So much for restoring national pride in Brazilian men’s soccer.
Brazil’s team, featuring superstar Neymar, is on the brink of first-round elimination after a pair of scoreless ties against South Africa and Iraq. No, that is not a typo. Brazil has played 180 minutes against South Africa and Iraq and been unable to score a single goal.
They need a victory over group leader Denmark on Wednesday in Salvador to guarantee a spot in the quarterfinals. Denmark is two points ahead of Brazil going into the match. Brazil could advance with a tie, only if the South Africa-Iraq match ends in a low-scoring tie.
Coming into these Olympics, the Brazilians were thinking gold medal. They were seeking redemption after a humiliating 7-1 semifinal World Cup loss to Germany two summers ago. Neymar was advised to skip Copa America and focus on the Olympics, the one major international trophy the five-time World Cup champions have never won.
Never miss a local story.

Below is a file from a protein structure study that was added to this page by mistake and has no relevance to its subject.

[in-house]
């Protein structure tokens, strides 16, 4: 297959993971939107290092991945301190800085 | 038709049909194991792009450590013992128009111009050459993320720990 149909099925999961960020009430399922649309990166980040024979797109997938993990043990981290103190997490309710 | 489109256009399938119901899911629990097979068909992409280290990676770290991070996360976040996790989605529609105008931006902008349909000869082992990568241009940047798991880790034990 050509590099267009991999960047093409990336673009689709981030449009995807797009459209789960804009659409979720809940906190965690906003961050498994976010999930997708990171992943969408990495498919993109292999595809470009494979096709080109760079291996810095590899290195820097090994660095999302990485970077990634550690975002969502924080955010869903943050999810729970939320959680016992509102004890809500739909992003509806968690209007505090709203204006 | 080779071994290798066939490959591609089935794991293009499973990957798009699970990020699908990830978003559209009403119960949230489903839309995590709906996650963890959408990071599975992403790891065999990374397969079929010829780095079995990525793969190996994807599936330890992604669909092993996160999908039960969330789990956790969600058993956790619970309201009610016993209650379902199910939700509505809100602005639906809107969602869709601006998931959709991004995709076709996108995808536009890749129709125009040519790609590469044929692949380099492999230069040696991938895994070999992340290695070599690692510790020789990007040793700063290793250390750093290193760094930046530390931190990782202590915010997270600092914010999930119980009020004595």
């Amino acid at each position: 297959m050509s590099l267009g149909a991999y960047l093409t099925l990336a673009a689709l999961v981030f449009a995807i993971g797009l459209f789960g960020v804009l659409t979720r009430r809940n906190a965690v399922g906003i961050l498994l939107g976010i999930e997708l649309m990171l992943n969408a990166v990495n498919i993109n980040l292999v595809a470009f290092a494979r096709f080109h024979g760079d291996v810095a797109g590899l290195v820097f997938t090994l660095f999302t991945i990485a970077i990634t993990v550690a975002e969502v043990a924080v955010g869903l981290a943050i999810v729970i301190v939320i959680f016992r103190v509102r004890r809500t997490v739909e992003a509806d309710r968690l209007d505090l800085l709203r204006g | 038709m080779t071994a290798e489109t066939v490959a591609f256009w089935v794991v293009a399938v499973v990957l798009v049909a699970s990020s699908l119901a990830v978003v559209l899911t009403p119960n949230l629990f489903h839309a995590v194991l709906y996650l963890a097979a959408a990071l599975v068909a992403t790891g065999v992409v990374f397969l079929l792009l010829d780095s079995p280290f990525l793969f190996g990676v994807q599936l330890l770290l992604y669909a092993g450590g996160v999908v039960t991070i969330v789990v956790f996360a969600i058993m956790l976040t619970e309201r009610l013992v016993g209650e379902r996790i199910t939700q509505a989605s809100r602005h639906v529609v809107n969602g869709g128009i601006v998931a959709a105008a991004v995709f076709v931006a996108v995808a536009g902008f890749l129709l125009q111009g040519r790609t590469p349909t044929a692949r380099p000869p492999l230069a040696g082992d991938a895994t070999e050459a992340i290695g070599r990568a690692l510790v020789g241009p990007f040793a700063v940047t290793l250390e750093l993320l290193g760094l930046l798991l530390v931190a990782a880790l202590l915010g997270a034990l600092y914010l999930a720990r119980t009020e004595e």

And, yet, here they are again, in crisis on home soil.
Fans are so fed up that they have begun jeering Neymar. Late in the game against Iraq, they chanted: “Marta! Marta!” in reference to the Brazil women’s team star.
Brazil possessed the ball 77 percent of the time against the Iraqis and were unable to score. After the match, coach Rogerio Micale said: “We need to apologize to the fans, to the people of Brasilia. We didn’t play our best football. We feel like we left our fans frustrated.”
Neymar has spoken very little to the media since the start of the tournament, choosing instead to walk past reporters and sit alone on the team bus after matches.
The Olympic struggles come a month after the senior national team lost in the group round of the Copa America Centenario, after a loss to Peru and a 0-0 tie with Ecuador. The Olympic team is made up mostly of Under-23 players, but they are an experienced bunch. Only seven play professionally in Brazil, the rest play overseas. And with Neymar and rising star “Gabigol” in yellow jerseys, everyone figured it was Brazil’s gold medal to lose.
Gold? How about a goal? Of all the bad publicity this country has had to endure in the lead-up to these Olympics, a first-round exit by its soccer team might be the one that sends locals into despair.